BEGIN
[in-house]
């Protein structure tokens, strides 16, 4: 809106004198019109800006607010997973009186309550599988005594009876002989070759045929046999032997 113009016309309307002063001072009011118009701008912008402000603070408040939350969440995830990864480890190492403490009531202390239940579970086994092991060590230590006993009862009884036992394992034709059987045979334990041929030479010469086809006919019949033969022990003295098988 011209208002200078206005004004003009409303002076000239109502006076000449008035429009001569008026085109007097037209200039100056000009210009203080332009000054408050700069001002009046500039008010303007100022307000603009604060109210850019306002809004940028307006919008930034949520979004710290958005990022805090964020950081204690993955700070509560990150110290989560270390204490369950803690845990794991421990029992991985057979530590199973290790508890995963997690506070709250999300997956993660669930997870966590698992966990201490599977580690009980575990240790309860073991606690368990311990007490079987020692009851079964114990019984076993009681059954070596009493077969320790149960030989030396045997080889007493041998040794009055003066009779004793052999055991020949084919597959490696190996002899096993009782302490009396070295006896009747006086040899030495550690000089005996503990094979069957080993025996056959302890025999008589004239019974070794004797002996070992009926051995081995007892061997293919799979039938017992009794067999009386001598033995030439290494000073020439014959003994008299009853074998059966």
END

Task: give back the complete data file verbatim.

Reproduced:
[in-house]
């Protein structure tokens, strides 16, 4: 809106004198019109800006607010997973009186309550599988005594009876002989070759045929046999032997 113009016309309307002063001072009011118009701008912008402000603070408040939350969440995830990864480890190492403490009531202390239940579970086994092991060590230590006993009862009884036992394992034709059987045979334990041929030479010469086809006919019949033969022990003295098988 011209208002200078206005004004003009409303002076000239109502006076000449008035429009001569008026085109007097037209200039100056000009210009203080332009000054408050700069001002009046500039008010303007100022307000603009604060109210850019306002809004940028307006919008930034949520979004710290958005990022805090964020950081204690993955700070509560990150110290989560270390204490369950803690845990794991421990029992991985057979530590199973290790508890995963997690506070709250999300997956993660669930997870966590698992966990201490599977580690009980575990240790309860073991606690368990311990007490079987020692009851079964114990019984076993009681059954070596009493077969320790149960030989030396045997080889007493041998040794009055003066009779004793052999055991020949084919597959490696190996002899096993009782302490009396070295006896009747006086040899030495550690000089005996503990094979069957080993025996056959302890025999008589004239019974070794004797002996070992009926051995081995007892061997293919799979039938017992009794067999009386001598033995030439290494000073020439014959003994008299009853074998059966």